China is chasing the dream of winning the World Cup and develops a plan to establish 18 football cities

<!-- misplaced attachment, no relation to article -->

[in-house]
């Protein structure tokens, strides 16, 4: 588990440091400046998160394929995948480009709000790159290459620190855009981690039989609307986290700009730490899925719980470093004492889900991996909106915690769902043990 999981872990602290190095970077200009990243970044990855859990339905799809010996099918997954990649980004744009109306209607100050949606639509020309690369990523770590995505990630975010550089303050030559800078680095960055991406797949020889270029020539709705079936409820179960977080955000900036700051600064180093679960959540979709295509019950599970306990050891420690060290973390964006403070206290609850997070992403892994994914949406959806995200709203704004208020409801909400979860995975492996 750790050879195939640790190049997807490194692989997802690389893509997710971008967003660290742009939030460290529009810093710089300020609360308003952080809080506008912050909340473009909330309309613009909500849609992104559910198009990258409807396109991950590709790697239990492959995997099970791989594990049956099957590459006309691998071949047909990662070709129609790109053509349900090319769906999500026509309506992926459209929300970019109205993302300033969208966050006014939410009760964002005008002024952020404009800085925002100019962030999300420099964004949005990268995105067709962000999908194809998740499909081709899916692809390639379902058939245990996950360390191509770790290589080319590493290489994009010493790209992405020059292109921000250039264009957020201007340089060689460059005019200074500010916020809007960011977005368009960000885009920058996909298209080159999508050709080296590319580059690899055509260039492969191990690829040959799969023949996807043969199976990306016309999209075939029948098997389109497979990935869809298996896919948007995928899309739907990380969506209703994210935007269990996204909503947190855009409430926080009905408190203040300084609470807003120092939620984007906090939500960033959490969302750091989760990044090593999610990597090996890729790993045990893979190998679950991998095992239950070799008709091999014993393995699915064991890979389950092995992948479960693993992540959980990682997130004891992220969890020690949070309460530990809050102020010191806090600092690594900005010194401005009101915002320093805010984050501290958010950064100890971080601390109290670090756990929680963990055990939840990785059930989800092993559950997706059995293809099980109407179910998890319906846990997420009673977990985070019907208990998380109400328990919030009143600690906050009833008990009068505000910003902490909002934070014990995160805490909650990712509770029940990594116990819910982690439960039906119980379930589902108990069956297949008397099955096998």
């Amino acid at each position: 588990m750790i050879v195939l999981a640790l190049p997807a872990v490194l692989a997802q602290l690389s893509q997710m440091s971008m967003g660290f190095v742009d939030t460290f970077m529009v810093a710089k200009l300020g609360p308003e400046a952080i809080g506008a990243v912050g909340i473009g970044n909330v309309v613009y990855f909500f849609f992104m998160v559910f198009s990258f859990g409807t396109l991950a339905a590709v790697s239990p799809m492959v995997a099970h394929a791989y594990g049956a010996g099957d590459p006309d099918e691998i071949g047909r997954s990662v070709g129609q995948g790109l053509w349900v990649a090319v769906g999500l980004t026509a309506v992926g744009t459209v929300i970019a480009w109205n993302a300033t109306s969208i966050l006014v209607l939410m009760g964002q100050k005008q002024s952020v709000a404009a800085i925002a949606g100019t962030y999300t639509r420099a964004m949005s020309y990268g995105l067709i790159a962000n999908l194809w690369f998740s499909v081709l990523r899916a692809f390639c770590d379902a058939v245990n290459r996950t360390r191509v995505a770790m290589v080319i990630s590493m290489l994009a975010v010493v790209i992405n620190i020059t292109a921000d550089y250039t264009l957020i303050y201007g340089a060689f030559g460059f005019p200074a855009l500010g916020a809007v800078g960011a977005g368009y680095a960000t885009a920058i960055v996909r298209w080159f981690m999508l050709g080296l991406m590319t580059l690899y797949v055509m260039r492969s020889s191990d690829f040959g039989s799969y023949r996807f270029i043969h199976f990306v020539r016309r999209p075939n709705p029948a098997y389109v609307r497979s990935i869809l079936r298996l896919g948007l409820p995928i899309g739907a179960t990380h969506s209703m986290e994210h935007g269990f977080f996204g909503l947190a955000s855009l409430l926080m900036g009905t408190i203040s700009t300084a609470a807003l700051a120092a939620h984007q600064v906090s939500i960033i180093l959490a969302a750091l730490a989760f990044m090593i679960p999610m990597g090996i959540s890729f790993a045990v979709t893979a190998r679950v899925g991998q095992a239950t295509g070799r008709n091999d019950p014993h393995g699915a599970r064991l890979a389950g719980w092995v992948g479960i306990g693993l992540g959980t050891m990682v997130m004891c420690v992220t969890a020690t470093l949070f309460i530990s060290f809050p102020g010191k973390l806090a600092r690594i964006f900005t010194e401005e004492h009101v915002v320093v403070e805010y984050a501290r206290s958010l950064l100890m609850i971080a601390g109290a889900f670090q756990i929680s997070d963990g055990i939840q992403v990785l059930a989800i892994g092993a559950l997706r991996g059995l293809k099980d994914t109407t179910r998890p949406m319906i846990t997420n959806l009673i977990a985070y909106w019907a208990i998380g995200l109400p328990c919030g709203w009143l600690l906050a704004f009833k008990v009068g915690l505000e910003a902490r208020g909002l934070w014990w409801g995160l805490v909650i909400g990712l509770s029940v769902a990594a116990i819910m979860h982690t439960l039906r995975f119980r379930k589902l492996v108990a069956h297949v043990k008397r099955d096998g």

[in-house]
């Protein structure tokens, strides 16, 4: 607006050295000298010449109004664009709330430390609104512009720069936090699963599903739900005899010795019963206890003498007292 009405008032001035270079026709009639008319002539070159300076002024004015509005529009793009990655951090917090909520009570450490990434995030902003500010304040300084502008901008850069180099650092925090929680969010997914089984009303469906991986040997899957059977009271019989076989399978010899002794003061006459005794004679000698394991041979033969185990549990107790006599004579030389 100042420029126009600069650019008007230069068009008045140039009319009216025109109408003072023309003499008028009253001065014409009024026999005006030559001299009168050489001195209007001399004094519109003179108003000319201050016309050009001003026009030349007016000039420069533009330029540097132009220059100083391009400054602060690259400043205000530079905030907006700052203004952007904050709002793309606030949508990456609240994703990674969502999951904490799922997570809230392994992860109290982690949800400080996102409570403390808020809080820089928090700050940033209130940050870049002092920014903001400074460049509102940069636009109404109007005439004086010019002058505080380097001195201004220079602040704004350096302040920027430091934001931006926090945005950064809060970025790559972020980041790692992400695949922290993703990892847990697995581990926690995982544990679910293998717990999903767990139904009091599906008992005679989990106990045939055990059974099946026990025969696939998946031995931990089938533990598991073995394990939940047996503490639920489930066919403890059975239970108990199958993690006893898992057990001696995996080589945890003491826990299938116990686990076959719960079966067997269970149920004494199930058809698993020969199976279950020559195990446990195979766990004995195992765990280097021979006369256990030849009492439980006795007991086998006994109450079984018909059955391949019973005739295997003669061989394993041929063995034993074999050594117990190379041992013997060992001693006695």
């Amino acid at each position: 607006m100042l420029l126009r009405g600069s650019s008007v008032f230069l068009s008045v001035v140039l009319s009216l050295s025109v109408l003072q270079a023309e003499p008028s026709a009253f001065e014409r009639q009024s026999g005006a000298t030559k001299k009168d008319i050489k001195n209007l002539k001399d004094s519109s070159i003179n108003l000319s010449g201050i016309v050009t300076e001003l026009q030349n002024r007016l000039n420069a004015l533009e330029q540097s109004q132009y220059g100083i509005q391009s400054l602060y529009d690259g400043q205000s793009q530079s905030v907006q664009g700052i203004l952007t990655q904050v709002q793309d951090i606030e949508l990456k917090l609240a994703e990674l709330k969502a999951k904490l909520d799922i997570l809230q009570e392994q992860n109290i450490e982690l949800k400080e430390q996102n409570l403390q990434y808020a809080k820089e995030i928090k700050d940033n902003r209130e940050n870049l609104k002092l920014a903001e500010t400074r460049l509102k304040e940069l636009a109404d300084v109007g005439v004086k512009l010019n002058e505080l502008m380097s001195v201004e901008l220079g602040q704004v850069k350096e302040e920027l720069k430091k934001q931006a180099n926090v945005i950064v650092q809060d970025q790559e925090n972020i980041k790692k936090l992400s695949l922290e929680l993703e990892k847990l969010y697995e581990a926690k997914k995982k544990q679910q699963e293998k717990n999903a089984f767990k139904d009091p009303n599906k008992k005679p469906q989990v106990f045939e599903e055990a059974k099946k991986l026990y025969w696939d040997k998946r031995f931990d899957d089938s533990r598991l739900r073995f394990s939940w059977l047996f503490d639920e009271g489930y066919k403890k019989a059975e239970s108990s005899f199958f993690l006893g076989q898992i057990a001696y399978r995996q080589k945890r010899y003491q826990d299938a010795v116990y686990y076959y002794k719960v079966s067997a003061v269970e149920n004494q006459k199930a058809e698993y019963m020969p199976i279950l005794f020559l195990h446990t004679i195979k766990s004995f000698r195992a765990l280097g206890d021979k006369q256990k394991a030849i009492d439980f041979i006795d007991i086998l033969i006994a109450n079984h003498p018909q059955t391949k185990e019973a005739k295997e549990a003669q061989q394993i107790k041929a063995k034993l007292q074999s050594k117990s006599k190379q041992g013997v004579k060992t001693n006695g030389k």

China has revealed plans to build 18 “football cities” over the next five years, as the country makes another attempt to sweep across the global elite for sports. A report by the British newspaper “The Times” indicated that China, despite its many economic, military and sporting achievements, has long been frustrated by the poor performance of its national football team, which last qualified for the World Cup in 2002. The last time China competed in football at the Olympic Games was in 2008 when it was the host country, while it only qualified for the games in Seoul in 1988. Chinese President Xi Jinping – an ardent football fan – expressed the hope that his country could qualify for the World Cup in the not-too-distant future, which would enhance national pride and the “Chinese dream”. As part of its efforts to this end, the General Administration of Sports of China announced an ambitious plan under which the administration and the CFA will invest money in each city, with annual investment from local governments to build football cities across the country. By 2025, every soccer city will have two professional soccer clubs, a national-level youth training center, several local-level centers, and one soccer field for every 10,000 residents, the administration said, while ensuring half of the city’s youth are involved in sports. The administration added that the cities “will create a favorable environment in which the whole community will care about the development and support of football.” The report pointed out that China has already invested heavily in and reformed its national football program in the hope that it will produce a national team skilled enough to compete with the best teams in the world, where foreign coaches and players have been appointed, and the stars of the Chinese Super League, the highest level in professional football, are paid exorbitantly. However, the country is still far from competing in major competitions. By 2030, the new football cities will send top athletes to the national team “on an ongoing basis”, and thus become the national “source” of football talent, in the words of the administration. By 2035, the administration is looking forward to football becoming the hallmark of China’s transition as a sporting power. Moreover, the administration envisioned that “the major cities will lead the country in achieving the comprehensive development of football, becoming a popular sport in which the fans participate, and there will be generation after generation of the best football talents, and the whole society will have a healthy and joyful football-related culture.”

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